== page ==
becoming your own banker

Becoming Your Own Banker, Part 1

Want to get the nuts and bolts on Infinite Banking? What is the infinite banking concept? Why does it work? How does it benefit your life? In this new series, we’re returning to the source: the original text on Infinite Banking: Becoming Your Own Banker, by R Nelson Nash, the father of Infinite Banking. 

To start, we’ll dive into how banking impacts you, and why this macro view of the flow of money is just the perspective you need to take control of your finances. Jump into the conversation on the Infinite Banking Concept, learn from the original text, and gain understanding and wisdom to make decisions.

What is Infinite Banking?

Infinite Banking stems from Nelson Nash’s book, Becoming Your Own Banker. In his book, Nelson Nash shares how individuals can use banking principles to make better decisions about their wealth. It stems from the idea that we all finance everything we buy, even when we aren’t financing it by “typical” financial standards. In most cases, when we think of financing, we think of getting a loan to pay for something. So how does paying in cash mean we’re financing? 

Simply put, it’s about opportunity cost, and the ability to either pay or earn interest. Whether or not you see it, there is interest attached to every transaction. When you pay cash, you lose the ability to earn interest on that cash. This is opportunity cost, or the cost of making one decision over another.

[7:15] “Nelson’s definition of financing means that if you pay for things in cash, you’re also financing that [purchase] because you’re giving up the ability to earn interest on that money. So you’re either paying interest by paying it to an institution, or you’re giving up the ability to earn interest, which is the same thing as paying interest.”

Infinite Banking allows you to recoup as much opportunity cost as possible, via the policy loan provision on your cash value life insurance. When you take a loan, you’re not actually using your money, which means it continues to earn interest uninterrupted. This compounding effect is powerful. And even though you will pay interest on the policy loan, that compounding effect is incredibly valuable. 

Why the Banking Concept Matters

Now, we know that the average person probably isn’t walking around wishing they could be their own banker. So what’s the value in doing this?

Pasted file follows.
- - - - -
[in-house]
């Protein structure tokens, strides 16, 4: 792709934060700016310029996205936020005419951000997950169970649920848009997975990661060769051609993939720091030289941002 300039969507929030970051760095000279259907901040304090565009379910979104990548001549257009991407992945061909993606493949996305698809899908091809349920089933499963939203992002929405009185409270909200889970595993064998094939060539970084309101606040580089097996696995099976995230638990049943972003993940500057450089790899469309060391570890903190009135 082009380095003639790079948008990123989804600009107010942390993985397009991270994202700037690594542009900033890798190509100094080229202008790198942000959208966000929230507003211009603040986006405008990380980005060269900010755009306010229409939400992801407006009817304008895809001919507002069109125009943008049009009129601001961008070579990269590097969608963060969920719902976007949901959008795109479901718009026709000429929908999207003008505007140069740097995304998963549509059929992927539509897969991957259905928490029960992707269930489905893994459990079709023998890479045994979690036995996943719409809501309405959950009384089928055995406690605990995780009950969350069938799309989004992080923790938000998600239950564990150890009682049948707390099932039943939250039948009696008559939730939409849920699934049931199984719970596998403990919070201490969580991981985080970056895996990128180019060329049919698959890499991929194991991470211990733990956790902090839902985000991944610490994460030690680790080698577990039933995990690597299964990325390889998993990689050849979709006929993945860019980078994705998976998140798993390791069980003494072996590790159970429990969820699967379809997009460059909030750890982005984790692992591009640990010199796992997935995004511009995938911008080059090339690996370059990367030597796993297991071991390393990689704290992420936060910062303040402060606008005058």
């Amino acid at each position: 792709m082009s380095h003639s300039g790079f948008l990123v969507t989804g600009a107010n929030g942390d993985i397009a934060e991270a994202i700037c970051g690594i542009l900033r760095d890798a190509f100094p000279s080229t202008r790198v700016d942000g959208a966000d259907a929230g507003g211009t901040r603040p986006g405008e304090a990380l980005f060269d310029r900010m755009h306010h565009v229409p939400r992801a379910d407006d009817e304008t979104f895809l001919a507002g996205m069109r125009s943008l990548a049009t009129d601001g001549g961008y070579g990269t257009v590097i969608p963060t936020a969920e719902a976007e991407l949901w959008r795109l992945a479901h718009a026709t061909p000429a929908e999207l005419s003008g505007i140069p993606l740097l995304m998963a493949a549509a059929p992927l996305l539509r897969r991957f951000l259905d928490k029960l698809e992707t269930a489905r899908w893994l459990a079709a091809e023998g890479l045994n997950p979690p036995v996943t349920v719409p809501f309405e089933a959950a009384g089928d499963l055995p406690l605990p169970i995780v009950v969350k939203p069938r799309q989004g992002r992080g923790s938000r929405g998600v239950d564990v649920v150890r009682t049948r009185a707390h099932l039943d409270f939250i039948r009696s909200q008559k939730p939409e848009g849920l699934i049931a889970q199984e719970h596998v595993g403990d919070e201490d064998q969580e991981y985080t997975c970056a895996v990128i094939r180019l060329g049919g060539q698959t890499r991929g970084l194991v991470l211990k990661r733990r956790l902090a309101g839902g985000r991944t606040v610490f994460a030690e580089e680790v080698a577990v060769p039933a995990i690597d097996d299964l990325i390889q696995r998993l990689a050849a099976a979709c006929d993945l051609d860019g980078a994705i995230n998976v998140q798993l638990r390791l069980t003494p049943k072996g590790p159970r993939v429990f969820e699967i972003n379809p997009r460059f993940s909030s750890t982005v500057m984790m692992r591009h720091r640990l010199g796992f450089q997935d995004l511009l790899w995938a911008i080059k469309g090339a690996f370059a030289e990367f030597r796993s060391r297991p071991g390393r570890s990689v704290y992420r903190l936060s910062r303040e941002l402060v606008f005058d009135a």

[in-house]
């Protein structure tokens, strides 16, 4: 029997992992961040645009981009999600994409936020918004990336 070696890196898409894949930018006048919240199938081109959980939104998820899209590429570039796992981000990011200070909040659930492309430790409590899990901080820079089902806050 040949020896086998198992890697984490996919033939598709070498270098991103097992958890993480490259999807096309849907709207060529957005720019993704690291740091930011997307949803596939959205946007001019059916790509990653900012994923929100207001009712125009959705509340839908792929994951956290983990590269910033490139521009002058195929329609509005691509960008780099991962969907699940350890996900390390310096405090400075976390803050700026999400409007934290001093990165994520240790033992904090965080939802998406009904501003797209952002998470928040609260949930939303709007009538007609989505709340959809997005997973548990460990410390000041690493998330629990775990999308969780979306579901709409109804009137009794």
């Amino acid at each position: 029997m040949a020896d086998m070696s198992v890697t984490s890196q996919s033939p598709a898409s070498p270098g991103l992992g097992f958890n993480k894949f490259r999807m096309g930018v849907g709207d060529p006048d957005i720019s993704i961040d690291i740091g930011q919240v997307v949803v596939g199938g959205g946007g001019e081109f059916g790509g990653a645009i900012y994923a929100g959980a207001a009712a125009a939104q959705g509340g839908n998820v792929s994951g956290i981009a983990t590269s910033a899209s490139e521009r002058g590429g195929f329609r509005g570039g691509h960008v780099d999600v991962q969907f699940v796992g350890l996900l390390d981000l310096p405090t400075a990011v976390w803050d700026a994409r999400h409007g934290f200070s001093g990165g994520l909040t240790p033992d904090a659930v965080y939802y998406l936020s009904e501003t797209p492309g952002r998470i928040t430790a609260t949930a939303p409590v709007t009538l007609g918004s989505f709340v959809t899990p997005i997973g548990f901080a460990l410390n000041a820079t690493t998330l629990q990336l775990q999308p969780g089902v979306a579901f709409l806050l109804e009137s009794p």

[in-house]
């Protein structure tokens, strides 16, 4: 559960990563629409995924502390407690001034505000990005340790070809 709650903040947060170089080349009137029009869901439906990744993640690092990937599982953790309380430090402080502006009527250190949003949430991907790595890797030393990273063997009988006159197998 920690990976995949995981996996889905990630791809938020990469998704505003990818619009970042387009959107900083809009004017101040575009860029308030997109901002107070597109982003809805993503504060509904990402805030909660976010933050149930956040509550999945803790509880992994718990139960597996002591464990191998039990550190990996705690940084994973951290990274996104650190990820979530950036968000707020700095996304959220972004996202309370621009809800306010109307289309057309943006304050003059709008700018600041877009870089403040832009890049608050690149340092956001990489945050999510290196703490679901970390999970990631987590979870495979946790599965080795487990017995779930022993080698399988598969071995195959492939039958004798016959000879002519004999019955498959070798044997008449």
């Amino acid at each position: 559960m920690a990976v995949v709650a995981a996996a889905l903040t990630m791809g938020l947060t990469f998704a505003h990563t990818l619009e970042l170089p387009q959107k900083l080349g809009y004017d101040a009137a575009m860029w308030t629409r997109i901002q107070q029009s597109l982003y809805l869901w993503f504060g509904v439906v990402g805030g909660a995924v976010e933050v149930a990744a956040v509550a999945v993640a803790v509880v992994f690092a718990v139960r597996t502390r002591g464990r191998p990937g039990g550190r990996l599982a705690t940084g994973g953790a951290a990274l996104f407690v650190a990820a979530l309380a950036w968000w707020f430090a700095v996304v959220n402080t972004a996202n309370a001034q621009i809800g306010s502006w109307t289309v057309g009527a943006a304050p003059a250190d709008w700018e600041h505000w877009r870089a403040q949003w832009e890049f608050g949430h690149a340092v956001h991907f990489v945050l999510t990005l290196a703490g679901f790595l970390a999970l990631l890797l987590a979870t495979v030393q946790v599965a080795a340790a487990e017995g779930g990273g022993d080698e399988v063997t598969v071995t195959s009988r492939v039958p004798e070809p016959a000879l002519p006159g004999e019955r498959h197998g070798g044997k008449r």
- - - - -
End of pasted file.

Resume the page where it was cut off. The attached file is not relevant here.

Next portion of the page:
Part of what Nelson acknowledges in his book is that 3% of people control 97% of the world’s wealth. In order to do this, this 3% operates their finances a bit differently than the average person.

The basic idea is that the 3% have control of their money because of where they store it and how they use it. They recognize the power of financing and leverage, rather than paying cash for transactions, and can use that to create wealth that flows.

Essentially, through this system of control, you can eliminate the need to seek outside financing for many things. And the cherry on top is that you can do this with a renewable, growing pool of money by taking policy loans and paying them back. 

Whole life insurance itself is not the bank. It’s life insurance. But IBC allows you to use your policy so that it performs the same functions as the bank. What do banks do? They allow you to store cash, earn interest, and pursue financing.

The Case for IBC is: IBC simply allows you to take the control instead of keeping it with the bank. 

Being a Responsible Banker

Part of being your own banker and using life insurance to fulfill the banking function is being a responsible banker yourself. You are the “manager” of your funds, so it’s a good idea to hold yourself accountable for your choices. 

IBC isn’t just about capitalizing and using your cash. First, you have to save that cash. This is a long-term, lifelong strategy you’re embarking on. While you have the opportunity and flexibility to finance whatever you want, you also have to save diligently. And not every deal is going to be a winner. It takes time, patience, and due diligence.

As you grow your pool of cash, opportunity will find you. So don’t worry too much about missing out.